Remarks by Mayor James Ireton, Jr.
Salisbury Safe Streets Legislative Initiatives
August 2, 2010
I’d like to welcome our department heads, neighborhood leaders, law enforcement officials, and the citizens of Salisbury to the kick-off event for Salisbury Safe Streets Week.
When I ran for the office of mayor in 2009, I made making this city safer and improving its neighborhoods two of the main goals of my campaign. Today, I announce the 2010 Salisbury Safe Streets Legislation package as a needed effort to reach those goals.
In many ways, the City of Salisbury is gaining momentum in the fight against crime. The city has a 12.2% decrease in violent Type 1 crimes for 2010.
- Robberies are down 35% for 2010.
- Burglaries are down 18% for 2010.
- Motor Vehicle thefts are down 19% for 2010.
This legislative package is but one of the ways that this administration is fighting crime on our city’s streets. Our process is a holistic approach, and one that is showing results. Our other efforts over the past 14 months are worth noting:
We received 327K grant from the Governor’s Office of Crime Control and Prevention that we are using to continue our Safe Streets Coalition. The 327 thousand dollars keeps Safe Streets officers on the streets and patrolling our neighborhoods effectively. Through the American Recovery and Reinvestment Act, the federal stimulus dollars, we added 4 police officers to the streets of Salisbury.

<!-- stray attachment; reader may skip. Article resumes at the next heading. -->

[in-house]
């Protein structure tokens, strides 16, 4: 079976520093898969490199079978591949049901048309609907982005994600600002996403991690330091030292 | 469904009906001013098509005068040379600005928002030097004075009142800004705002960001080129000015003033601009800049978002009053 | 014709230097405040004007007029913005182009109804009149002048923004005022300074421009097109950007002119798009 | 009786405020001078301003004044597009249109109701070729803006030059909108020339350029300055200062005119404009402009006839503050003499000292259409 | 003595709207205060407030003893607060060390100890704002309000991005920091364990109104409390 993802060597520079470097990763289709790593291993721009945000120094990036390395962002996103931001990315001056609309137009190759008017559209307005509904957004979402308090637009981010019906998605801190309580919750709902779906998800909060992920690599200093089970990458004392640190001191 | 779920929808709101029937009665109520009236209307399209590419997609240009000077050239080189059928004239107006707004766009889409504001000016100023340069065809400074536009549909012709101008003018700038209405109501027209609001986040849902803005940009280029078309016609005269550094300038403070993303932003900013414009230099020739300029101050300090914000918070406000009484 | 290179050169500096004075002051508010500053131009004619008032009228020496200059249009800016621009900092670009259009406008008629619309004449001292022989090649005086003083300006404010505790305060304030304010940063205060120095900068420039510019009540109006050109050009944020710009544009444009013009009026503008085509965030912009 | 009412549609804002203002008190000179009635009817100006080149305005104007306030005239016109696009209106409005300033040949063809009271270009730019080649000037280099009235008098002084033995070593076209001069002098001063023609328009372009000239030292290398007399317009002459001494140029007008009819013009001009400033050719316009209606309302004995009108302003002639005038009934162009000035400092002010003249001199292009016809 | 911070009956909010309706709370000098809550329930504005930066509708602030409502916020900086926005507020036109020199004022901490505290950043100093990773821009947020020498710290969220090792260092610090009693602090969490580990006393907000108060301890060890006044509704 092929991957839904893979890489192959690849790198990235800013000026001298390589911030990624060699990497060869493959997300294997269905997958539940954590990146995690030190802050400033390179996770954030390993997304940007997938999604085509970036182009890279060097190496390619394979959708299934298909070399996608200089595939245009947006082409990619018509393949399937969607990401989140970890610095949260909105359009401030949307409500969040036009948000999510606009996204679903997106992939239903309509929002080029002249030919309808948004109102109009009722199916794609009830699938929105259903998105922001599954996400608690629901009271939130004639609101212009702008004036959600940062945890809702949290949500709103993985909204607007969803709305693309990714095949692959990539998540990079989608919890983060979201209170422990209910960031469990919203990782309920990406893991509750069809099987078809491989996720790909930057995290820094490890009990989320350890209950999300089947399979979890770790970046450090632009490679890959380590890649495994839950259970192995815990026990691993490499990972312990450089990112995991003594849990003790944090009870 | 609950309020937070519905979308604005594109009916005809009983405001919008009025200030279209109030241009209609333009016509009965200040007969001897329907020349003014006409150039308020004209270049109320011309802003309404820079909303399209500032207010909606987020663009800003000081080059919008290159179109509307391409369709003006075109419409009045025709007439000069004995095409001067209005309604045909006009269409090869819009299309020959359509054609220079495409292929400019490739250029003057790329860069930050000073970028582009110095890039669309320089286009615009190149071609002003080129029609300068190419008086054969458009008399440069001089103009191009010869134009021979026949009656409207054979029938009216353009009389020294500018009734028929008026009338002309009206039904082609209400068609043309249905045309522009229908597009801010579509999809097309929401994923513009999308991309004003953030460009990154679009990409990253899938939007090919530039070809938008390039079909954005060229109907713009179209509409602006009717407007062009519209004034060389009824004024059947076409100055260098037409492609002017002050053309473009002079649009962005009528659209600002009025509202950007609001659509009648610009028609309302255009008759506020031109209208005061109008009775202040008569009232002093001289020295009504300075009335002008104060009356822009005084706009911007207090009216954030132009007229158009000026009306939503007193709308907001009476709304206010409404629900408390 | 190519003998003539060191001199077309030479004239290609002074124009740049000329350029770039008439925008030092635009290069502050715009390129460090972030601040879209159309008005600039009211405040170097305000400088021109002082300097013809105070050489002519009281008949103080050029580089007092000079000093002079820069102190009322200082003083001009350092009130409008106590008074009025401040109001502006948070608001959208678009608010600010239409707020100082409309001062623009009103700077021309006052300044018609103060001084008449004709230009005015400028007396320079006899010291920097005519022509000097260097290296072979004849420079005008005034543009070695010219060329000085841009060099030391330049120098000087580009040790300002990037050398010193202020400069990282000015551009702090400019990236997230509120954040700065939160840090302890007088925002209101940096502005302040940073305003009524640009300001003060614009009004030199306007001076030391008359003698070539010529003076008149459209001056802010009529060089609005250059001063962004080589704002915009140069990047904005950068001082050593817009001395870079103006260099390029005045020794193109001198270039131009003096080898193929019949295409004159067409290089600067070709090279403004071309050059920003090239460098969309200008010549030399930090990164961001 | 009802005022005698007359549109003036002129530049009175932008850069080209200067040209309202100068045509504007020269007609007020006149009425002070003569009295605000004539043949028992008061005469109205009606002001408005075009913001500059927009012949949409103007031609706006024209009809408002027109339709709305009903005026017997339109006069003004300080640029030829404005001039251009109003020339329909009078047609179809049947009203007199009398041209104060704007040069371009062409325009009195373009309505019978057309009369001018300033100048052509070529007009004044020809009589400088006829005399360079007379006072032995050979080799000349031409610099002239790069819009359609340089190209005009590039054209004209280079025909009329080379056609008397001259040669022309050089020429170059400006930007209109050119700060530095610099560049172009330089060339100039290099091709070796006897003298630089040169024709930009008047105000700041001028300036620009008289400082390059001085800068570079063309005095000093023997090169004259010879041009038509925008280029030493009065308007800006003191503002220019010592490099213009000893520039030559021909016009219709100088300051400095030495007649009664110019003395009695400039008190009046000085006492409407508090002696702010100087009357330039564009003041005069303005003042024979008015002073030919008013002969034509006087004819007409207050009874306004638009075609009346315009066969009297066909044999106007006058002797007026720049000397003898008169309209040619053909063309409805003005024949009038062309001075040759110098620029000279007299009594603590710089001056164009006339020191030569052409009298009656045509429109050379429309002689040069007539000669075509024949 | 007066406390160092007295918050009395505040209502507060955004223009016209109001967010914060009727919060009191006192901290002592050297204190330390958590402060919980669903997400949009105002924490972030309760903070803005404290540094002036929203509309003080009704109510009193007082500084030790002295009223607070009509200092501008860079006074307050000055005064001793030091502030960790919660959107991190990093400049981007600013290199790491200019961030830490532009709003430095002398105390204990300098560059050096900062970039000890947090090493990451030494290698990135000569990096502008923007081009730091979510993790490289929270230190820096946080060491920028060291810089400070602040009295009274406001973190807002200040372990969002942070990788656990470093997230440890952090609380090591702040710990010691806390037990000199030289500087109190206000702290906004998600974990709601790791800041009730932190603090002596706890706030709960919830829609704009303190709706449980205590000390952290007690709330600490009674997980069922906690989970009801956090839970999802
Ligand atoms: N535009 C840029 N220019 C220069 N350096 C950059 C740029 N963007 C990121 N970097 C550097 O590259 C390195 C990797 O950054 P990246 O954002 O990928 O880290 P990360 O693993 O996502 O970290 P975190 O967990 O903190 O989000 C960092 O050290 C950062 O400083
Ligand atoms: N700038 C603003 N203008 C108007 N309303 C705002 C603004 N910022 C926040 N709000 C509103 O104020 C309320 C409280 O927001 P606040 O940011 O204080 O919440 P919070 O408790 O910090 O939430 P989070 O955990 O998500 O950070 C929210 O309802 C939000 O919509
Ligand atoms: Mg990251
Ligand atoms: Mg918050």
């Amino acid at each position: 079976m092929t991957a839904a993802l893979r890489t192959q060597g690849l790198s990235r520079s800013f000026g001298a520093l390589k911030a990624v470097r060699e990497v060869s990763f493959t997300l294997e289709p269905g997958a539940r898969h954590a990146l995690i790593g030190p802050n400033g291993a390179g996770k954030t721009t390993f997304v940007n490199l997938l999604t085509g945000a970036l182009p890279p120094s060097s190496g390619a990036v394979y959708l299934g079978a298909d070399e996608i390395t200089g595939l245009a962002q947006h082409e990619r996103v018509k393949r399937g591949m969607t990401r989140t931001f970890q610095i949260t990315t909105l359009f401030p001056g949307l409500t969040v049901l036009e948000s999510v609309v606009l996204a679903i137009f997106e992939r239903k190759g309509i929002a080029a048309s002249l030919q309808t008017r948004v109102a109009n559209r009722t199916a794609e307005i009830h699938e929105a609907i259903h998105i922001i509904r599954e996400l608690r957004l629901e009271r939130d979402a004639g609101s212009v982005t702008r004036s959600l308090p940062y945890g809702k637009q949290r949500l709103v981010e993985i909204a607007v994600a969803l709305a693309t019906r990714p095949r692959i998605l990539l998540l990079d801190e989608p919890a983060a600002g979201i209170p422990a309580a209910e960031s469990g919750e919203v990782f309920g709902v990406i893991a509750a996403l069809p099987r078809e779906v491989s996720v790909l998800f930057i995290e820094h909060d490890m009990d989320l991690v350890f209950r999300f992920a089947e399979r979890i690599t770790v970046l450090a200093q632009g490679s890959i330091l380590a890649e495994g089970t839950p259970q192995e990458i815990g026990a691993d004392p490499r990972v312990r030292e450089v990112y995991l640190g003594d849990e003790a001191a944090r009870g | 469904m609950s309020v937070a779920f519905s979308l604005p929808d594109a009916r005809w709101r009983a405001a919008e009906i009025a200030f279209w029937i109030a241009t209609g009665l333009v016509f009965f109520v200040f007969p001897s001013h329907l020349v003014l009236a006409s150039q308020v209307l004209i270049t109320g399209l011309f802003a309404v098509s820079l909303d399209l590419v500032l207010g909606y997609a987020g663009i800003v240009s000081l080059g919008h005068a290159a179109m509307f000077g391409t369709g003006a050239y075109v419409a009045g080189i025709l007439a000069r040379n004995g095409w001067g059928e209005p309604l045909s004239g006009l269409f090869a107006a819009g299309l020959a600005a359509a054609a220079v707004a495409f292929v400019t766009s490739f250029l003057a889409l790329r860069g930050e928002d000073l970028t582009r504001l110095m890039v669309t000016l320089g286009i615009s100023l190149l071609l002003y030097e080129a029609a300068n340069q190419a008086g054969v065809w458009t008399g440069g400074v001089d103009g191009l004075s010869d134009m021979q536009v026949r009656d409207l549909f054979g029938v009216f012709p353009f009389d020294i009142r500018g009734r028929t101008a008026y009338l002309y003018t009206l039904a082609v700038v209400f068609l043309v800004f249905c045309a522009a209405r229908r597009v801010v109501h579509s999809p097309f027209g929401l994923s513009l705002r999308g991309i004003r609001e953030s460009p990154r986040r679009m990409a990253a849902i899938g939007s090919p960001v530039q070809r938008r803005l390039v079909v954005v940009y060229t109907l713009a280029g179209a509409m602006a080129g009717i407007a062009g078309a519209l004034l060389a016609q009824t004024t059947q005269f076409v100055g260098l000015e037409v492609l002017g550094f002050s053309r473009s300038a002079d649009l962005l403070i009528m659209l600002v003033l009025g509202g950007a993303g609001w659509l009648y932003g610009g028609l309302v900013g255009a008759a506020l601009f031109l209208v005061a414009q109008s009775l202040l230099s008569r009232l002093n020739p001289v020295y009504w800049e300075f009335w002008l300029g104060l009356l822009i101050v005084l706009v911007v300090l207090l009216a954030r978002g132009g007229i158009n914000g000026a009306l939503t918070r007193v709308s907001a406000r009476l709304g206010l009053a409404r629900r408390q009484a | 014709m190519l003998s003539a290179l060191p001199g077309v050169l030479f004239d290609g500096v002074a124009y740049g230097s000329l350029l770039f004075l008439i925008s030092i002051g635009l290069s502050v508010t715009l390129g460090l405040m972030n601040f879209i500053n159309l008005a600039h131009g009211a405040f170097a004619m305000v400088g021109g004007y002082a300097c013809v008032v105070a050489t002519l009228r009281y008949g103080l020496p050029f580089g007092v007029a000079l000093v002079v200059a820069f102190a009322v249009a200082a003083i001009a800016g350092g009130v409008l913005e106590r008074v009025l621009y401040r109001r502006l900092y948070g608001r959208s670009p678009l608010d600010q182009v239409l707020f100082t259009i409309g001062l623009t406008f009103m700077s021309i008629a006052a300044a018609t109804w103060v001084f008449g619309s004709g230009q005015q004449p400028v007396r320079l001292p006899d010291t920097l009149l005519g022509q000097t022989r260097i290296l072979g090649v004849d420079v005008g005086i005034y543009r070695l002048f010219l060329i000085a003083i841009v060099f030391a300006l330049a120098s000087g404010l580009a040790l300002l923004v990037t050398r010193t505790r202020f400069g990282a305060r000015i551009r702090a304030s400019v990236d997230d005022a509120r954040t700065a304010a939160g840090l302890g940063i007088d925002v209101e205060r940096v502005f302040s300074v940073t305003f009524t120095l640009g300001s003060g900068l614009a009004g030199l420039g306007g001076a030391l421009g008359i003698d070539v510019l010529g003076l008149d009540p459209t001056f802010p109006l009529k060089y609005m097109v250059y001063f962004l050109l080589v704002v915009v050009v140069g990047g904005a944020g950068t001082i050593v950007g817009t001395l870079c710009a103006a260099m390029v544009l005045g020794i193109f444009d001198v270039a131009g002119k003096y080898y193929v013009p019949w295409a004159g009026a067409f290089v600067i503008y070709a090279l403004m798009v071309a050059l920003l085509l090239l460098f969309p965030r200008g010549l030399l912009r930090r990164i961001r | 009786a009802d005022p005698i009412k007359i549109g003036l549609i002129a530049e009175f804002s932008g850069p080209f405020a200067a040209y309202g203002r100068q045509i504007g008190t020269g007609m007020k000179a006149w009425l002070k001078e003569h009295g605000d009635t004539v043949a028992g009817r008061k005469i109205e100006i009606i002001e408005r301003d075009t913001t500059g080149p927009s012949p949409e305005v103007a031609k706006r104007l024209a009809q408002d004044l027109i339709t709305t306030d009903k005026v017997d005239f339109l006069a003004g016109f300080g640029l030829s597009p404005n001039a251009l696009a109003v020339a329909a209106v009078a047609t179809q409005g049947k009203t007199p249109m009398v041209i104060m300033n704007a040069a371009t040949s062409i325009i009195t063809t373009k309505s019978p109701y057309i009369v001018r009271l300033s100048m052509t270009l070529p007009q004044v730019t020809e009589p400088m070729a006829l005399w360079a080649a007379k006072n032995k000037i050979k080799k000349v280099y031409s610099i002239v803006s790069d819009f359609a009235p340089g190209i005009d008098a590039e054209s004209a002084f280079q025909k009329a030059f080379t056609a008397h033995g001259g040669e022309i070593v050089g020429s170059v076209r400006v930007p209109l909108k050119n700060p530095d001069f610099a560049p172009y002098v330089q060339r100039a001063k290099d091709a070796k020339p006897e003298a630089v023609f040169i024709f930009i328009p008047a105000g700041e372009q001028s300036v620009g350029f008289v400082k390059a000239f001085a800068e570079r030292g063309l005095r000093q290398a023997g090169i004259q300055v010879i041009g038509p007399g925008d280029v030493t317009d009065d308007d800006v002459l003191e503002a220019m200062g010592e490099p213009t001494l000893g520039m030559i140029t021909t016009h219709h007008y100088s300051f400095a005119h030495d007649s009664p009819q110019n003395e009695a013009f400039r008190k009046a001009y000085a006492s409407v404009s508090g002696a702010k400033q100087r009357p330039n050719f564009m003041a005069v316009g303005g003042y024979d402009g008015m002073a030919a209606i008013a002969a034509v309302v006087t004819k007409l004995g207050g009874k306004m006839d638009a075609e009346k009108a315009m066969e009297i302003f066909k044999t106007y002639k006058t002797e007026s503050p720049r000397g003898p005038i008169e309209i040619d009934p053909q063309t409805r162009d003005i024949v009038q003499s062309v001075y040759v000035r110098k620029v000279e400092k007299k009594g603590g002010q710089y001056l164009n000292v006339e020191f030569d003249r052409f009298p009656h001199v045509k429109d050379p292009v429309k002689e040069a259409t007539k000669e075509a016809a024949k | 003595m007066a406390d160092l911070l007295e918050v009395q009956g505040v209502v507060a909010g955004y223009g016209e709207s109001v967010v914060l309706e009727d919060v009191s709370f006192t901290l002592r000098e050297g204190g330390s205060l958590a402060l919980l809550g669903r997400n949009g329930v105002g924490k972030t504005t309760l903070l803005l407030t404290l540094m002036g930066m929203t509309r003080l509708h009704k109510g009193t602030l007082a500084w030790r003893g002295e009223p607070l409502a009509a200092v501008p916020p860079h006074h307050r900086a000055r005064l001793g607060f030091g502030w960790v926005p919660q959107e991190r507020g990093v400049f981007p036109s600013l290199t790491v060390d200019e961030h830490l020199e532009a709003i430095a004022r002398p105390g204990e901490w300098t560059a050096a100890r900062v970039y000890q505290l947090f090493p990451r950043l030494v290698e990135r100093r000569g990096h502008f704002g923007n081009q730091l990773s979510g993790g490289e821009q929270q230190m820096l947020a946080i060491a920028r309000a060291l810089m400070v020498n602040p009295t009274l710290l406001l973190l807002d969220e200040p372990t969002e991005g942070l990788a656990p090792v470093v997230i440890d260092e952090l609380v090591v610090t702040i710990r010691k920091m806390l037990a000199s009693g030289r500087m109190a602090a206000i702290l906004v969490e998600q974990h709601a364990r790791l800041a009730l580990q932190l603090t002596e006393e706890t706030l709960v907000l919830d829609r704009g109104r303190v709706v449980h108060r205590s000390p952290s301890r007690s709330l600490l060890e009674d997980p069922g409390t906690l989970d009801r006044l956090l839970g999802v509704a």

The Crime Task Force efforts continue to focus on how to help in the training of unskilled workers, overcoming the roadblocks faced by our youth, improving the access to services for our citizens, and shutting down the hubs of illegal activity.
Our city departments are another part of our holistic approach. With unprecedented efficiency, our Neighborhood Services Task Force, with members from city and county departments, has identified properties and issues on our streets, and worked quickly to address the crime and blight that bring the property onto our radar in the first place.
So with all the work and efforts of the Safe Streets Coalition, the Crime Task Force, Neighborhood Services Task Force, our Neighborhood Roundtable, our work with neighborhood associations, and a mayor and five city council members, why is there still a struggle for peace and quiet in our neighborhoods? Why do the same police and code officials have to visit the same properties over and over? Why are homeowners and renters – the true victims of crime – continually pitted against one another?
Why? Because our city housing code works against us, not for us. Our housing code is antiquated, written to protect special interests, and is part of the cause of our crime problems. It’s part of the reason we struggle with attracting new residents into our neighborhoods, and it’s part of the reason our home values have declined.
Our city’s staff is doing its job as best it can under the antiquated code. Yet, our neighborhoods are still suffering, crime still permeates every corner of our city and the number of violations in this city are simply too high. For example:
- A March sweep through Camden found 345 SPD calls for service and 122 code violations